Performance testing of a beef cattle herd entails the weighing of animals at certain ages to determine their genetic value. Data obtained through such tests provide farmers with an objective selection aid to identify the best-performing animals in their herds to be used as parents for the next generation.
This improves the genetic merit of their herds. In a broader sense, the objective of performance testing is to improve the biological and economic efficiency of beef production of a particular herd, breed, and eventually the national herd.
Since the continuous selection of better cattle by all breeders ultimately leads to an improvement in the national herd, the Animal Improvement Institute at the Agricultural Research Council (ARC) runs the South African National Beef Cattle Improvement Scheme to formulate such tests, which are then conducted by the ARC and private test centres around the country.
Tests are available for five phases of the animal’s life, each adding an additional selection criterion to give the breeder a complete picture.
Phase A evaluates the cow herd, taking weaning weights of their calves into account to determine mothering abilities. Ease of calving (birthweight), fertility (age at first calving and inter-calving period) and cow efficiency are also evaluated.
Phase B looks at post-weaning weight gain to measure the adaptability and post-weaning growth of calves.
Phase C is a standardised test in which bull calves’ post-weaning growth is tested at central testing centres. Post-weaning growth rate and individual feed conversion ratios are evaluated under intensive conditions.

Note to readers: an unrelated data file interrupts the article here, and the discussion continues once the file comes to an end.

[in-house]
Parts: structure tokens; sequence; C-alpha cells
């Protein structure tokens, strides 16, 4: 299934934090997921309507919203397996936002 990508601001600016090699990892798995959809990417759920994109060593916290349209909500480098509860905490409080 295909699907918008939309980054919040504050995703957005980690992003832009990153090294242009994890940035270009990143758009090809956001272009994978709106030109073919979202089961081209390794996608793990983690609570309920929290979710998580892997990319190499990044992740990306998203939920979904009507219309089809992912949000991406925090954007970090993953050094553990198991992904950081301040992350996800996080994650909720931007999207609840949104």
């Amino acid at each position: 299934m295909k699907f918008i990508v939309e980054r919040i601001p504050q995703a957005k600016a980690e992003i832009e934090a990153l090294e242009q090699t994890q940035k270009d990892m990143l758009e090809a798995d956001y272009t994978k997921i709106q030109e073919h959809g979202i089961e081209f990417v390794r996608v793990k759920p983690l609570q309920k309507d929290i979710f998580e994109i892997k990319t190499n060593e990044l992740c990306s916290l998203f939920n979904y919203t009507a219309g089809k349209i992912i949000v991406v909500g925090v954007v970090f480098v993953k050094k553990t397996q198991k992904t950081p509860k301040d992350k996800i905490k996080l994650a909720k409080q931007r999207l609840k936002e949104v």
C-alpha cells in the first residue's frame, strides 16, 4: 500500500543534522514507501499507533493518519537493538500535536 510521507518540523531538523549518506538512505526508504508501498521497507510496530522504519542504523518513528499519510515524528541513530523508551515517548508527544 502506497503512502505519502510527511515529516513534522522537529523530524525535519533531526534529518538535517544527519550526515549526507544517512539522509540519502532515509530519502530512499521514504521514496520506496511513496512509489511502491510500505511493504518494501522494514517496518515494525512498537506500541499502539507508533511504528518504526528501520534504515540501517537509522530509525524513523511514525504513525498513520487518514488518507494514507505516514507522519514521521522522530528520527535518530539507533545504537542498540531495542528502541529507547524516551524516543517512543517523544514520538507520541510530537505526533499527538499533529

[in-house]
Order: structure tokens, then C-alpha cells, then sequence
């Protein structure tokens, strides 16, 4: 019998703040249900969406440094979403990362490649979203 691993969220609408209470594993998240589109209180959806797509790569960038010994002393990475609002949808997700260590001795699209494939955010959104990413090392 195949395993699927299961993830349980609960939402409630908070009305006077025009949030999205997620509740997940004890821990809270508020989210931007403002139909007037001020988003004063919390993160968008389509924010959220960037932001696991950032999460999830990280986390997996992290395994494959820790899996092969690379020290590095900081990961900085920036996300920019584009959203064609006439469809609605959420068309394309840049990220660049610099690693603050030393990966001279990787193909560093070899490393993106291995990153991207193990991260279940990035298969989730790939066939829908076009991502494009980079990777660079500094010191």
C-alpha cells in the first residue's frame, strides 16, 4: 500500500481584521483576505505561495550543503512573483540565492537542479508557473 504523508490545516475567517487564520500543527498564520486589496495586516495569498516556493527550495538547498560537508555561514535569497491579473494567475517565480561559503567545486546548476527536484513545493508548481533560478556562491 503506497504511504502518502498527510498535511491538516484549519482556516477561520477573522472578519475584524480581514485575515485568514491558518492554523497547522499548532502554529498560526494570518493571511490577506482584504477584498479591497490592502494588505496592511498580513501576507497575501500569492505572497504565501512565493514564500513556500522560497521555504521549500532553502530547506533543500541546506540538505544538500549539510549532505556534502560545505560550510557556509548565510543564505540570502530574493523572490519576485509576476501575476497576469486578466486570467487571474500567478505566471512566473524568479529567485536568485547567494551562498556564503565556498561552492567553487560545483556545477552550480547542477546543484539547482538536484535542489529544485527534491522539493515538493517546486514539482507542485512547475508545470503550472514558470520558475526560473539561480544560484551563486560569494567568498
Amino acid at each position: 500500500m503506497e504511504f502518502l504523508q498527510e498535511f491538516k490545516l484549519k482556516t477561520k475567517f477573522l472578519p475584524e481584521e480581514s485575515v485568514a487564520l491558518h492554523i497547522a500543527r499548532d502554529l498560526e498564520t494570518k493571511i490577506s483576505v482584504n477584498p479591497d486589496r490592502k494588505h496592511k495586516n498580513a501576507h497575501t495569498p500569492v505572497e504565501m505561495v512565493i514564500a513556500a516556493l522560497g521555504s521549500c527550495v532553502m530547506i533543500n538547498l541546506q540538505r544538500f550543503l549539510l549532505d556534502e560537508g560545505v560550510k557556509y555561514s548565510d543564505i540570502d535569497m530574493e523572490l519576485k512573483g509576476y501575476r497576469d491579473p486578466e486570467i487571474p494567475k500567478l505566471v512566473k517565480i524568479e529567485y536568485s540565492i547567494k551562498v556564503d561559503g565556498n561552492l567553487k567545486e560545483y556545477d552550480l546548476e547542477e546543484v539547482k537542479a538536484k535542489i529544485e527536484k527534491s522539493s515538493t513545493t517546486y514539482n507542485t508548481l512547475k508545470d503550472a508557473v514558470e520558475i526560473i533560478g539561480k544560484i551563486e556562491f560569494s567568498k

The Phase D farm growth tests are where bull calves of the same breed are tested for post-weaning growth and efficiency.
Phase E is the final assessment and entails a carcass evaluation, where the qualitative and quantitative carcass traits of the progeny of a sire are evaluated following a growth test.
Phase D for greater profit
While each phase of testing is important, Lukas Eksteen, who farms cattle on the family-owned Bufland farm in Mookgophong, Limpopo, has seen first-hand the benefits of implementing Phase D testing.
“Profitability of an animal is determined by feed conversion. A 10% improvement in feed conversion can lead to a 43% improvement in profit. But if your growth improves by 10%, your profit only increases by 14%. So while growth is a factor, feed conversion is a bigger one in determining the profitability of a livestock operation.”
He explains that because farming livestock requires a lot of capital and gives a low return on investment, focusing on good genetics is all the more important.
“There are always bulls that aren’t performing as they should. You wouldn’t necessarily know that unless you tested them, because visually they look good. But sometimes they look good because they eat too much, and that extra feed costs money.
“We have a feedlot on the farm and are therefore especially focused on the feed that goes in, and the meat that comes out. The feed conversion figure needs to be as favourable as possible for the economics of the herd, and the feedlot, to work. Since 90% of all cattle go through a feedlot before they reach the market, it is in every cattle farmer’s best interest to ensure they are breeding with genetics that will give them the best conversion of feed into beef, and thus the best prices for their weaners.”
With this in mind, the Eksteen family decided to erect a Phase D bull testing centre on the farm in 2014.
“The testing centre gives us another selection method to ensure we can move forward with the best genetics. Since the centre is a capital-intensive operation, we decided to do it on a scale that would allow other farmers to use the facilities as well,” says Eksteen.